The Personal History, Adventures, Experience, and Observation of David Copperfield the Younger of Blunderstone Rookery. This is the original title of Charles Dickens’ eighth novel, published in serial form in the year 1850. Now sold as a 700-page book, it was originally released in 19 monthly one-shilling installments. This makes for a delightfully long story in which even the villains trigger a certain empathy.
Dickens himself called it his favorite among all his novels, and countless readers over the years have agreed; I myself found it to be moving, not only because there wasn’t a dull moment, but his word choice–as usual–took my breath away.
Based on Dickens’ own past, particularly the chapters which describe a troubled childhood, the story immerses you–as any good book should. Even if I had not enjoyed the story, I would have kept reading because of the style in which he wrote. His style is known to be vivid; he forms creative parallels to make readers feel emotions, even those of characters we don’t like.
Reading this book, I felt their anger, love, heartbreak, infatuation–and it took me a long time to finish, because I had the constant urge to stop and jot the paragraphs in my journal. Some scenes were so bold that I sensed I had lived them–they were part of my past–and I had to record them, borrowing words from one who was a master at using them.
As I wrote Dickens’ words, I couldn’t help contemplating them on a deep level, finding poetry between the lines–in the pauses–the things not said. They found new meaning as I took them apart from the rest of the book. I realized that, as a reader, there is little like the beauty of a paragraph: words, black ink, old or fresh, promising a tale, promising a description that our own minds wouldn’t have come up with.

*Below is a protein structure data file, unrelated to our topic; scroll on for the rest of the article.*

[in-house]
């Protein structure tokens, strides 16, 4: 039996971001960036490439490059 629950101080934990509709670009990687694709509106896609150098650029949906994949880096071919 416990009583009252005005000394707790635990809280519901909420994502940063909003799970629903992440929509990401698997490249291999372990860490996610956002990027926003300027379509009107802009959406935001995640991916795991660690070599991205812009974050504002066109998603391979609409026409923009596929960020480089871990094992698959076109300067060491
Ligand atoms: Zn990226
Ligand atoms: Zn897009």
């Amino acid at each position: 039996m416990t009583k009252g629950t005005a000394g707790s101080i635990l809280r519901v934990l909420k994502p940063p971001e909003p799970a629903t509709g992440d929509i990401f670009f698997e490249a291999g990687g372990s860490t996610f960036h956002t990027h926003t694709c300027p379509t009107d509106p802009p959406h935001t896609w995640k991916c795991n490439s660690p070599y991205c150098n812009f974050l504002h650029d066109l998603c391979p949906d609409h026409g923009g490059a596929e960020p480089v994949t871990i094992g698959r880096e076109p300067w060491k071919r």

I would like to share a few of the notes I made. In the next few days, I want to show anyone interested what I found beautiful and why I thought it so–not as complex analysis, but because I want to share. Perhaps you will find enjoyment in the passages. Perhaps they will encourage you to read the book, but it will be enough if they make you stop and ponder, as they did for me.
I do this because I hope to one day write something this powerful. I do this because I have deep love for words and the magic they create. I do it because I love Dickens’ work and wish he was not dead.
Most of all, I do it because words are beautiful. They ought to be appreciated. I believe they can uncover depths in us, timeless depths. Check back if you want to read my thoughts as I share them. I hope they will make you pause for one moment of your day.